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Real Men Don't Learn Other Languages

New research finds many men view learning a second language as a feminine pursuit.
College graduates

OK, it isn't strictly necessary that the president of the United States speak seven or eight languages. If Pete Buttigieg ultimately assumes the office, his remarkable linguistic abilities will be seen as a useful bonus.

Given that we live in an increasingly interconnected world, in which our next employer or new neighbor could be from another country and/or culture, multilingualism is an obvious plus. So why are so many men reluctant to study another language?

New research offers an offbeat answer: It is perceived by many as unmanly.

A study from Canada reveals undergraduates consider language learning to be a feminine pursuit, and that men with traditional beliefs about the proper roles of men and women report less interest in such study if their masculinity has been threatened.

"Holding traditional gender role beliefs may cause men to handicap themselves by limiting the scope of educational choices they consider," writes a research team led by University of Alberta psychologist Kathryn Everhart Chaffee.

The researchers describe two studies in the journal Group Processes and Intergroup Relations. The first featured 1,673 introductory psychology students at a Canadian university who were asked where most of their peers would place various majors on a scale of masculine to feminine.

"Both male and female participants stereotype mathematical domains as masculine and languages as feminine," they report.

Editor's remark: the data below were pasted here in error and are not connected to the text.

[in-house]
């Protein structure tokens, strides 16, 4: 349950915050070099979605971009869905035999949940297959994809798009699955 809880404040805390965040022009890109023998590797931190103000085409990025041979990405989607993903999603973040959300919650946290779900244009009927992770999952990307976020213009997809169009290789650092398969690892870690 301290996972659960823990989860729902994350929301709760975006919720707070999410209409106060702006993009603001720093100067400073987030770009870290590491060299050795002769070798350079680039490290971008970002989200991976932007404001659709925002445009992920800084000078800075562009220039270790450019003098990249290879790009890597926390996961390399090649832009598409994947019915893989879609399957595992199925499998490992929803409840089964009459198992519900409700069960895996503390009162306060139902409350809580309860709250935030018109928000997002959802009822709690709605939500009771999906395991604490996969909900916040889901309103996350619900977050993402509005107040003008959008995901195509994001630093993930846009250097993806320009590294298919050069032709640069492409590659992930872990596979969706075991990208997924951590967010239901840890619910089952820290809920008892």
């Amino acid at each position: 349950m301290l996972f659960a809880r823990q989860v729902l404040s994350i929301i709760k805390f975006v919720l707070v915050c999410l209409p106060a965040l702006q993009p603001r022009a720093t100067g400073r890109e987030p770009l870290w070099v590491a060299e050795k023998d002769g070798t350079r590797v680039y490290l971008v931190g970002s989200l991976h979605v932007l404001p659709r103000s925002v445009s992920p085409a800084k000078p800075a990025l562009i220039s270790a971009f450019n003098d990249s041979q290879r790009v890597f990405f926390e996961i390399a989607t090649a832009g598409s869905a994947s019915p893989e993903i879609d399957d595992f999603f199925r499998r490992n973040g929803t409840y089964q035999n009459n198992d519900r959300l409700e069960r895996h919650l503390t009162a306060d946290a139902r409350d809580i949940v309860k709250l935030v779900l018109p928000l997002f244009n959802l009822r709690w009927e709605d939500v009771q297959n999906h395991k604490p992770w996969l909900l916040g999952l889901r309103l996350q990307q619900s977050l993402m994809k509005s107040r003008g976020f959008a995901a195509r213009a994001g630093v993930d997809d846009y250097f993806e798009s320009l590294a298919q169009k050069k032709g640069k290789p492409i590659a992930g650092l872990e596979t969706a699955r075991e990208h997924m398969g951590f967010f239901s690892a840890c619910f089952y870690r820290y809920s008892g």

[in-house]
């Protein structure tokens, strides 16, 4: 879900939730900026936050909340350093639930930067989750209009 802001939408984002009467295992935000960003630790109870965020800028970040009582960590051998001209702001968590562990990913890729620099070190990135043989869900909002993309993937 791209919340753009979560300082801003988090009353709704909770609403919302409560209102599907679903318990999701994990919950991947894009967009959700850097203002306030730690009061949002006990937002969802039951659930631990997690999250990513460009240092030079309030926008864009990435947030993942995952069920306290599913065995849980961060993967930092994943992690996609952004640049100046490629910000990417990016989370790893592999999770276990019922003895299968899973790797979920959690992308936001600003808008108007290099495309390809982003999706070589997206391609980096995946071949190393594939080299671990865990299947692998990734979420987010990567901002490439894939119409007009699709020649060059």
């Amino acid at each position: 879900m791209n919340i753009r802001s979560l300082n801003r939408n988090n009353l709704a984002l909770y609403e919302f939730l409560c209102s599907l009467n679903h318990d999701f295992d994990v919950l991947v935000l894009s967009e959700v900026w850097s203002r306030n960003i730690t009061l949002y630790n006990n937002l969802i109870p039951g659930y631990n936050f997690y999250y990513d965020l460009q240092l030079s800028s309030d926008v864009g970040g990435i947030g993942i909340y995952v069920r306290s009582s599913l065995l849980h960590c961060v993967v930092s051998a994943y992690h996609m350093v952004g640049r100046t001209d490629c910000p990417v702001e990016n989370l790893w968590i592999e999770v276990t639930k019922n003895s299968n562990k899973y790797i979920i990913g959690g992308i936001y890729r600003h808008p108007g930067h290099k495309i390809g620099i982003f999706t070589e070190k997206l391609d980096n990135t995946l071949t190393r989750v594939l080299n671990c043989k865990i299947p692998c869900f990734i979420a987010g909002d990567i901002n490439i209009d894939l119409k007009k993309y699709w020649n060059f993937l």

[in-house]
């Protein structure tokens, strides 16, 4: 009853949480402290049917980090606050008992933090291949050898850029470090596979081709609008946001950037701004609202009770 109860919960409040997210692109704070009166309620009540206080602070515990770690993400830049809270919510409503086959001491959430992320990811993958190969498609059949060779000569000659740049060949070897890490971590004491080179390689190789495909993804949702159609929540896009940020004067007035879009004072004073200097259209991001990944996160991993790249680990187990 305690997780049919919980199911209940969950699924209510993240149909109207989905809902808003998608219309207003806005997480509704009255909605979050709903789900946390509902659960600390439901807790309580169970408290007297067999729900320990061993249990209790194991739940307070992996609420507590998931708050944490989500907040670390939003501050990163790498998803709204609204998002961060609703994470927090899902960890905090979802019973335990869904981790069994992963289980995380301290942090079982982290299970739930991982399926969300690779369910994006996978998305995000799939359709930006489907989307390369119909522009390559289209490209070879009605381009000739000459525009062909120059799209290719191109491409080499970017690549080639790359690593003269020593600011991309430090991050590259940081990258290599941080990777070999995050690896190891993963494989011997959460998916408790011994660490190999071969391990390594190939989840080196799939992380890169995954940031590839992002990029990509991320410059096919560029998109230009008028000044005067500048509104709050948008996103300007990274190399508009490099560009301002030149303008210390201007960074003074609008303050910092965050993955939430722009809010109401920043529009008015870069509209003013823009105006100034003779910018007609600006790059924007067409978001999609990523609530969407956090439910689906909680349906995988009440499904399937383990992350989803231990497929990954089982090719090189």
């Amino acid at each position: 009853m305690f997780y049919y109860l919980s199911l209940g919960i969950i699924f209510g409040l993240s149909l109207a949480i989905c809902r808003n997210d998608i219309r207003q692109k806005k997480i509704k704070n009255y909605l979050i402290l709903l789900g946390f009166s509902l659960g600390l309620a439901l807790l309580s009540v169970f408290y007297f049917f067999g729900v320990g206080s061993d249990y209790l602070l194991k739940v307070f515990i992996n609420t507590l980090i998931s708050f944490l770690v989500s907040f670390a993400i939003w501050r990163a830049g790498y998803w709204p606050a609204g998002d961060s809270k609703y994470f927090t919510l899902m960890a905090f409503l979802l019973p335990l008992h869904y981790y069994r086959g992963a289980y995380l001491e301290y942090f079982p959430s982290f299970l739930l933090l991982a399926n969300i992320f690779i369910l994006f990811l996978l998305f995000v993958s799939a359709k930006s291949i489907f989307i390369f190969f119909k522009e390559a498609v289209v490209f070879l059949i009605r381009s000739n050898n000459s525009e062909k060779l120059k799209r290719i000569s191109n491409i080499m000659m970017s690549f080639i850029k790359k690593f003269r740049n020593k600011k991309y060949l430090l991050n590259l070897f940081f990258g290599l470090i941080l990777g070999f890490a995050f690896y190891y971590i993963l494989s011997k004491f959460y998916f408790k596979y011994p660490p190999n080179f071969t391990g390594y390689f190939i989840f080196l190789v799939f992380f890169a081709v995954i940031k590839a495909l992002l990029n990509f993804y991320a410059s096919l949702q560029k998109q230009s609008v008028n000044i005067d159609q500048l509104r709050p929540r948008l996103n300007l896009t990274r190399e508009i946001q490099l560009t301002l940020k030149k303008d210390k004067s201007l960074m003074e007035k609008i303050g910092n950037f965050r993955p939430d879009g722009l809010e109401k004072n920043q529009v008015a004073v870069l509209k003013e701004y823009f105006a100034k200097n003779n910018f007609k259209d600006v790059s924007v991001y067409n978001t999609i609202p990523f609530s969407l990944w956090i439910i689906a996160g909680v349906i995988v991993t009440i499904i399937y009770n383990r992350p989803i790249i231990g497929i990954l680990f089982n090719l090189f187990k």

The second study featured 182 male introductory psychology students. They first took a "pretest" that would ostensibly provide initial psychological profiles for each. In response, they were given fabricated feedback. Specifically, they were told their "masculinity score" was a below-average 33 or an above-average 73 on a zero-to-100 point scale.

Between one week and three months later, they took a second test, in which they noted whether they would like to learn a foreign language, and whether they planned to study one of six languages as part of their college curriculum. They also completed a questionnaire designed to determine their views on traditional concepts of masculinity. Specifically, they indicated their level of agreement with statements such as, "In some kinds of situations, a man should be ready to use his fists, even if his wife or girlfriend would object."

The key result: Men who tended to endorse such macho attitudes, and had their masculinity threatened (by receiving the fake low score), expressed less interest in learning a language, and lower intention of taking a class to do so.

"In order to encourage more men to enter female-dominated areas of study (including languages), it may be important to challenge stereotypes about those disciplines," the researchers conclude. "Our results show that men who have traditional beliefs about what it means to be a man are likely to avoid foreign-language study if their status as a 'real man' is questioned."

To which we can only say: Sacré blue! Or, to translate for you manly men: That's astonishing!